Application Two: The Tri-brush with a towel placed over the brush was applied to the coupon. The brush was placed on coupons with a back and forth motion while steam from the modified MondoVap 2400 steam vapor system was activated. The exposure time for the application was 10 seconds.

Application Three: The Tri-brush with a towel placed over the brush was applied to the coupon. The brush was placed on coupons with a back and forth motion while steam from the modified MondoVap 2400 steam vapor system was activated. The exposure time for the application was 30 seconds.

After the exposure time, the coupons were placed into 100 mL of LETH. The bottles were shaken manually for 1 minute or 100 times through a 12 inch path to extract surviving organism. The positive controls were extracted in the same manner. After the first extraction of the positive controls, the coupons were transferred to new bottles containing 100 mL of LETH and a second extraction was performed. This was repeated a third time. Appropriate dilutions of the positive controls were made in LETH to achieve plates within a countable range. The extract was serially diluted in LETH blanks. Plate counts were performed in triplicate by plating 0.5 mL onto appropriate agar. The remaining extraction fluid was filtered through a sterile 0.45 pm filter membrane to determine total kill. The filter was plated onto the appropriate agar. Soybean casein digest agar (SCDA) for bacteria samples, Sabouraud Dextrose Agar (SDEX) for yeast and mold, and 1% Glucose Agar (FUAGA) was used for fungus. Bacterial samples were incubated at 30-35° C. for 48-72 hours. Mold test samples were incubated at 20-25° C. for 3-7 days. Yeast test samples were incubated at 20-25° C. for 3-5 days. Fungi samples were incubated at 25-30° C. for 4-10 days. The test procedures were repeated for all possible organism and cleaning application combinations.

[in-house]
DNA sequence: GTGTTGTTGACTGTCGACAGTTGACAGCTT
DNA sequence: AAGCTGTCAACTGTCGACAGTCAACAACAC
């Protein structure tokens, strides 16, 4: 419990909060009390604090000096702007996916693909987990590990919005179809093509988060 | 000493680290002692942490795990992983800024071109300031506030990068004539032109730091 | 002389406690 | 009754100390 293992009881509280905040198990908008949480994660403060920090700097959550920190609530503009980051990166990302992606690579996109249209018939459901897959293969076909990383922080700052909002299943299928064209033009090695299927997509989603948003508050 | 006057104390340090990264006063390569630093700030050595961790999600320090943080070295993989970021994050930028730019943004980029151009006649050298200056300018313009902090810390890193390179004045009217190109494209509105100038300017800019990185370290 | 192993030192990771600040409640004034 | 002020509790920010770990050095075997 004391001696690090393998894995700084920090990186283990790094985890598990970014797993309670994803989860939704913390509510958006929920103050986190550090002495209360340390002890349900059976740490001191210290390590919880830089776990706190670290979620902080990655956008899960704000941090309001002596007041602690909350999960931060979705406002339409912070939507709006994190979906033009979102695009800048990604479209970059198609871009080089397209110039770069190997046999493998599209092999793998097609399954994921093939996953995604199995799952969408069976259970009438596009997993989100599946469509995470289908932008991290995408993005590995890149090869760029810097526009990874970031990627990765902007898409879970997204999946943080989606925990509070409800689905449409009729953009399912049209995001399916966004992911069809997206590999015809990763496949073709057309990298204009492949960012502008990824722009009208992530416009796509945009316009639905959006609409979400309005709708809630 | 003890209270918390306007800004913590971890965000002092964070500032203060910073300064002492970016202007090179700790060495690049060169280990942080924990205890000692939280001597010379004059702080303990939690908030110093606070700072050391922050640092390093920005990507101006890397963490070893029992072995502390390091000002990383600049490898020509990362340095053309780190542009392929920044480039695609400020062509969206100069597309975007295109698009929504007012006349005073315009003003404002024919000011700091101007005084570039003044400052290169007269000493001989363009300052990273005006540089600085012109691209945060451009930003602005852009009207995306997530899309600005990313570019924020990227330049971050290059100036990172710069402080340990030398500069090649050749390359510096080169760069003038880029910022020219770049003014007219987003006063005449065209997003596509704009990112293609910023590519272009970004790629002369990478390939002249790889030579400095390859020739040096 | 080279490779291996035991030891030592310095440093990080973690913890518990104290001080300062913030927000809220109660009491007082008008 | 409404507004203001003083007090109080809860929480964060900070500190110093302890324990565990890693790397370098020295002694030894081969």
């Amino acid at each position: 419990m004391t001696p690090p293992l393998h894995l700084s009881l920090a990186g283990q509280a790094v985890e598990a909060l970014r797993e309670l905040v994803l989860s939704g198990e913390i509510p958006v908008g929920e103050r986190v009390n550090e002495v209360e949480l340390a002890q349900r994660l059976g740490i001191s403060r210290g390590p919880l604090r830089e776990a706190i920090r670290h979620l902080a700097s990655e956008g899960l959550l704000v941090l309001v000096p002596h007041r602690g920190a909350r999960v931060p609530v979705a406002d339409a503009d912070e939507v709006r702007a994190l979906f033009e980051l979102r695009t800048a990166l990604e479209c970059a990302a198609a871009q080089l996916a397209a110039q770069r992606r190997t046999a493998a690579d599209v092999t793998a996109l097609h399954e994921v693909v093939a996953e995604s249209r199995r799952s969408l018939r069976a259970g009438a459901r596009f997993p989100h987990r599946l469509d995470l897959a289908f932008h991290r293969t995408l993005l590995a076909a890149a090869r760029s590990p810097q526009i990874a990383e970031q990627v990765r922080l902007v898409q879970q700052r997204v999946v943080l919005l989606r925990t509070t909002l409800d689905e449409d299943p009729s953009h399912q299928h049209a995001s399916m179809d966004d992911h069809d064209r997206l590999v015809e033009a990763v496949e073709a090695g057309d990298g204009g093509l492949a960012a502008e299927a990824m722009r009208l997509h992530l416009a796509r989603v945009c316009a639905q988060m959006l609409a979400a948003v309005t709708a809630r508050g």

Calculations:

For the positive controls, the percent efficiency is obtained by dividing the number of microorganisms recovered in the first extraction by the total number of microorganisms recovered from the coupon over all three extractions. The positive control titer is corrected for the percent efficiency by dividing the number recovered in the first extraction by the percent efficiency.

Log reductions were calculated using the following formula:
log reduction=log U−log C
Where U=Average corrected positive control titer
Where C=Average corrected recovered counts

Percent reductions were calculated using the following formula: % reduction = 1 - 1 10 ( log reduction ) × 100 %
Acceptance Criteria:

In order to be considered passing for each surface, the application(s) must demonstrate a 3 log reduction against vegetative organisms and at least a 2 log reduction against spore forming organisms.

Results:

The counts of various recovered microorganisms, including bacteria and spores, percent reductions and log, reductions for the test materials are shown in Table 3 below. The data in Table 3 demonstrates effective kill for the microorganism types and applications in 7 seconds with some microorganisms demonstrating even greater kill at 10 and 30 seconds.